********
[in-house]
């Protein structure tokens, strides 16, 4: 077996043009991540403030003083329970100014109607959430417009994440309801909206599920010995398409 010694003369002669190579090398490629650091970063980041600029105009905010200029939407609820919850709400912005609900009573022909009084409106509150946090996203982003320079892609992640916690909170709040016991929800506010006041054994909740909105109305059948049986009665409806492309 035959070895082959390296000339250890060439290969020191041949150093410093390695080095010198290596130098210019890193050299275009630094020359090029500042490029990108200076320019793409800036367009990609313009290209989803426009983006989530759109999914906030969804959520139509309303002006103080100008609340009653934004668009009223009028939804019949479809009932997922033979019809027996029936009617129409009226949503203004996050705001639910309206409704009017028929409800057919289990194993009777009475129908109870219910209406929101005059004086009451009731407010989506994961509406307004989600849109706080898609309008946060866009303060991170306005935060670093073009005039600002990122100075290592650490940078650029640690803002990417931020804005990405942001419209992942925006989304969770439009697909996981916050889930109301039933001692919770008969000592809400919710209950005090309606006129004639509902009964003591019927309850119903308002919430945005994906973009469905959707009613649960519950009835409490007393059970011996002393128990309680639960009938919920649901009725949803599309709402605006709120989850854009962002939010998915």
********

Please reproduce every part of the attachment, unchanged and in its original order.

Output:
[in-house]
């Protein structure tokens, strides 16, 4: 077996043009991540403030003083329970100014109607959430417009994440309801909206599920010995398409 010694003369002669190579090398490629650091970063980041600029105009905010200029939407609820919850709400912005609900009573022909009084409106509150946090996203982003320079892609992640916690909170709040016991929800506010006041054994909740909105109305059948049986009665409806492309 035959070895082959390296000339250890060439290969020191041949150093410093390695080095010198290596130098210019890193050299275009630094020359090029500042490029990108200076320019793409800036367009990609313009290209989803426009983006989530759109999914906030969804959520139509309303002006103080100008609340009653934004668009009223009028939804019949479809009932997922033979019809027996029936009617129409009226949503203004996050705001639910309206409704009017028929409800057919289990194993009777009475129908109870219910209406929101005059004086009451009731407010989506994961509406307004989600849109706080898609309008946060866009303060991170306005935060670093073009005039600002990122100075290592650490940078650029640690803002990417931020804005990405942001419209992942925006989304969770439009697909996981916050889930109301039933001692919770008969000592809400919710209950005090309606006129004639509902009964003591019927309850119903308002919430945005994906973009469905959707009613649960519950009835409490007393059970011996002393128990309680639960009938919920649901009725949803599309709402605006709120989850854009962002939010998915």